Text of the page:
Southwest Tribune Newspaper, Rochester, NY
In her piece, Writer Maya McFadden of New Haven Independent reported the ins-and-outs of a highly effective “corner store sweep” that happened earlier this month, by a crew composed of city government inspectors and top city officials looking to highlight code enforcement.
Other agencies participating in the sweep included the health department, building department, fire department, and police department, and the state departments of labor and revenue services.
The inspectors announced they found many violations at G- mart and other corner stores. In result, the businesses were shut down based on health, labor, and safety violations.
Two weeks prior to the sweep, she describes a scene of a man riddled with bullets, who stumbled into a Fair Haven’s G-Mart corner store profusely bleeding, before he collapsed in a pool of blood.
Corner stores throughout the city of Rochester, New York like other urban hubs throughout the country have far too long allowed public-held and private property owners in which corner stores reside continue to harbor illegal activities such as drug dealing which is seemingly coupled with gun violence, where the victims are mostly black and brown youths.
After two Rochester store clerks on Saturday locked a teen customer inside a store at the corner of Central Park and Scio Street and sexually assaulted her, many people in the Rochester community want to know what their leaders in Rochester’s City Hall and Albany, New York are going to do that will finally address city residents’ concerns surrounding corner stores in their neighborhoods.
Inside the store they also found a loaded stolen gun paired with a drum-style magazine and five pounds of Marijuana.
Drug dealers allegedly working in cahoots with corner store owners have become Rochester’s worst-kept secret, while the smell of stale food greets SNAP shoppers at some front doors. It's so bad that, in some neighborhoods, residents avoid the corner stores at all costs.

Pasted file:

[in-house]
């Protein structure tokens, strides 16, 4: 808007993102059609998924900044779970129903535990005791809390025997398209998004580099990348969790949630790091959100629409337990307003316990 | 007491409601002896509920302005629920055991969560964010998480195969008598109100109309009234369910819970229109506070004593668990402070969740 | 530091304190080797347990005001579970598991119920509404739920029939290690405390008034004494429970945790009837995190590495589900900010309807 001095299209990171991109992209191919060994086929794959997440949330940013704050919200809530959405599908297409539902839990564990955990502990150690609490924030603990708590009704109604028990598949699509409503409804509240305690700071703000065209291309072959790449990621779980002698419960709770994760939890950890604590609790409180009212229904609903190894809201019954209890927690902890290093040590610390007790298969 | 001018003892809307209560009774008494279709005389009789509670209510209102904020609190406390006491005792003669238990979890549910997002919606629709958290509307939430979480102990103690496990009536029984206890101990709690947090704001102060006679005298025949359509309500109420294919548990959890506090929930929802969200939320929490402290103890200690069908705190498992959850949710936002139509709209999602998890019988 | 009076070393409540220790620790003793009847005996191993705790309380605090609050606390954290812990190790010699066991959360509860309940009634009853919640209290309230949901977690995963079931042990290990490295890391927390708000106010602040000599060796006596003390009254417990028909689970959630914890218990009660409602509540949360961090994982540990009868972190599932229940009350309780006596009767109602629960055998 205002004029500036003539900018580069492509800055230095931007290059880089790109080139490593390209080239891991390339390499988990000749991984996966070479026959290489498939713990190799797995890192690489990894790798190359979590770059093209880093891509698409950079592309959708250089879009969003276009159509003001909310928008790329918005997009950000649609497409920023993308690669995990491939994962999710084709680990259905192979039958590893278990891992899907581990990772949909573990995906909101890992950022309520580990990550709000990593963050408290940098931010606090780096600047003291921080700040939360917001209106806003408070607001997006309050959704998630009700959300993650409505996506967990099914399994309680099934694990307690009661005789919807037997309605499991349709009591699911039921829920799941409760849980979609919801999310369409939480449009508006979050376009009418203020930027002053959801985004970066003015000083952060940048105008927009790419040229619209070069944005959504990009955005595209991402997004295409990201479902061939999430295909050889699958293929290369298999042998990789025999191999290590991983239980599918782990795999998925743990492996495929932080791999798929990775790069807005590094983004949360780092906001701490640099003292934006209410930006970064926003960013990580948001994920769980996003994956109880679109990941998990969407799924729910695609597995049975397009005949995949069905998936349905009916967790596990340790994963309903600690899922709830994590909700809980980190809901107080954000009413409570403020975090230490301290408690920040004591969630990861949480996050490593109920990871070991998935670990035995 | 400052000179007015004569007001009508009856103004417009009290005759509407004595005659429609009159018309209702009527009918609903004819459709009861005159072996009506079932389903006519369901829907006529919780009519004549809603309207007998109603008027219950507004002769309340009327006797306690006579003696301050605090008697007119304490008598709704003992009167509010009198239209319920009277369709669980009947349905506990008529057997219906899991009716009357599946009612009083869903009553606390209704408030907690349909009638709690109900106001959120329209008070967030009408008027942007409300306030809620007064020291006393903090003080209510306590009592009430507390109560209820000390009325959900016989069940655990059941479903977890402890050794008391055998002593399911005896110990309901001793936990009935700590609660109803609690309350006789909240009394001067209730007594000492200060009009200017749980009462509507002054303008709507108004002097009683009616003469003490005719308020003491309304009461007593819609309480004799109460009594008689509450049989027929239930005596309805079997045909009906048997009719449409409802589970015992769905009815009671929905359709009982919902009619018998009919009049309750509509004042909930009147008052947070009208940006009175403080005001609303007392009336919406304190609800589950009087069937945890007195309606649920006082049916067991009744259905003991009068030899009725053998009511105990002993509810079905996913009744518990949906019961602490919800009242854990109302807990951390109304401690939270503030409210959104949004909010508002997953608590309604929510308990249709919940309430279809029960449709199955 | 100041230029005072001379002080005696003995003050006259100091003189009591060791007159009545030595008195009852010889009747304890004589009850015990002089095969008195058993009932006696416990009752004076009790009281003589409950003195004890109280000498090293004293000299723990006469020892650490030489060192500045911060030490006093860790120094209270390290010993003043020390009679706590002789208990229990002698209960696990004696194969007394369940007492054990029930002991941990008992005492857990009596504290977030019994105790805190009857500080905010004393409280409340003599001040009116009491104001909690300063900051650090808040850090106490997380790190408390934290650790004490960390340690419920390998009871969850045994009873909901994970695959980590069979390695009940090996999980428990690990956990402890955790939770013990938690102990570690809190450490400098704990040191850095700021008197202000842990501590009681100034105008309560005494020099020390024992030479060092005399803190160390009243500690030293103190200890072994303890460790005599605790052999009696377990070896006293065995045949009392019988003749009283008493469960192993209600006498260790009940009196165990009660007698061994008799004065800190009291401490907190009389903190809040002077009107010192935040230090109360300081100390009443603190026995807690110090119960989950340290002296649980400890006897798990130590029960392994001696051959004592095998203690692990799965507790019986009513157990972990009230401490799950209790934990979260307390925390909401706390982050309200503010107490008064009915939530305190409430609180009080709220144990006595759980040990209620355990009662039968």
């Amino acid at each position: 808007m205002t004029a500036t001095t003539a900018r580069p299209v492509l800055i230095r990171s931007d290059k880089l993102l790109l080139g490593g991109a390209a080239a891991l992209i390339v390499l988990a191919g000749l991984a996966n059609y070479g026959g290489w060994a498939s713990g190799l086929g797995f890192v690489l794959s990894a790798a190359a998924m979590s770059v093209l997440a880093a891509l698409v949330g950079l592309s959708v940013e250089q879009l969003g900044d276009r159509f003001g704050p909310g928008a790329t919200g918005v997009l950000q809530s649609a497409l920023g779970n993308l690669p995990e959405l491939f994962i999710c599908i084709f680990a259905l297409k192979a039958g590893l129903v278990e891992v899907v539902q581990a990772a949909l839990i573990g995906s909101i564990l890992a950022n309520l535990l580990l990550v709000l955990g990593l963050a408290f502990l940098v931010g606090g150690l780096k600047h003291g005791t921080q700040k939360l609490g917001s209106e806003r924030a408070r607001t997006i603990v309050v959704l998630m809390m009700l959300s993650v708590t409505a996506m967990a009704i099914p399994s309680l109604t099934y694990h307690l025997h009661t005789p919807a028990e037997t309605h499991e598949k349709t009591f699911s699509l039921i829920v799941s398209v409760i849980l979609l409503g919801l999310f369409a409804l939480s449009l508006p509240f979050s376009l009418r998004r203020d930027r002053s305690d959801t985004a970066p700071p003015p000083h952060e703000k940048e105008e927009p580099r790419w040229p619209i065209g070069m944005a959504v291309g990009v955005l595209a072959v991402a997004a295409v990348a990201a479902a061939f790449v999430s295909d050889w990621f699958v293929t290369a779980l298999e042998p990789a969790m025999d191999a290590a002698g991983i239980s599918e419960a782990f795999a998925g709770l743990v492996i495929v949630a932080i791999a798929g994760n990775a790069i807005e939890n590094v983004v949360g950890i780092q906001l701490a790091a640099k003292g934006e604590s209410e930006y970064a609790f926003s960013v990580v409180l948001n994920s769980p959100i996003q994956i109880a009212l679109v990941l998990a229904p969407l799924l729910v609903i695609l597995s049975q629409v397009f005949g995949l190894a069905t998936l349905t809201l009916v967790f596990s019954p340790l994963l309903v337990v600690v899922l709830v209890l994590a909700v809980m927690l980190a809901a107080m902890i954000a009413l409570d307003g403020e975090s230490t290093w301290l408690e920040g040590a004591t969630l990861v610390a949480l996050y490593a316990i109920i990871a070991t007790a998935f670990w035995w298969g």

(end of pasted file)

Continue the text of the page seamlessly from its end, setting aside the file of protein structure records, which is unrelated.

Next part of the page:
Ironically, corner stores are deemed as grocery stores but their top sales come from beer, wine and cigarettes.
New Haven issued a stop-work order that closed the business due to labor violations and “not properly paying taxes on cigarette sales from selling them in singles; commonly called loosies and violating a breach of sale by going to supercenters (Walmart) and wholesale stores (Costco) to buy a variety of products, which they will eventually sell at their store as an individual product at double or triple the price.
The order also stated that the business was in violation of misrepresenting employees as independent contractors, materially understating or concealing payroll, materially misrepresenting or concealing employees’ duties so as to avoid proper classification for calculations, and materially misrepresenting or concealing information pertinent to the computation and application of an experience rating modification factor.
New Haven officials stated, sweeps will continue randomly throughout neighborhoods in the city to address negative activity outside of corner stores and help businesses succeed at addressing health and safety concerns.
The Southwest Tribune Newspaper has taken this issue up with prior city officials telling them that holding corner stores accountable can rapidly bring down the crime rate in the city.
It is sad to see that a young teen girl had to experience such trauma to finally get a conversation started around toxic businesses that have for decades exploited Rochester’s black and brown communities.
Throughout the many pages of social media outlets there’s a cry for our city and state leaders to just enforce the law!
It’s time for our leaders in Rochester City Hall and Albany, NY to step up and begin to finally employ prevention measures and the reformation of city businesses that threaten the safety of residents and the pursuit of prosperity in black and brown communities.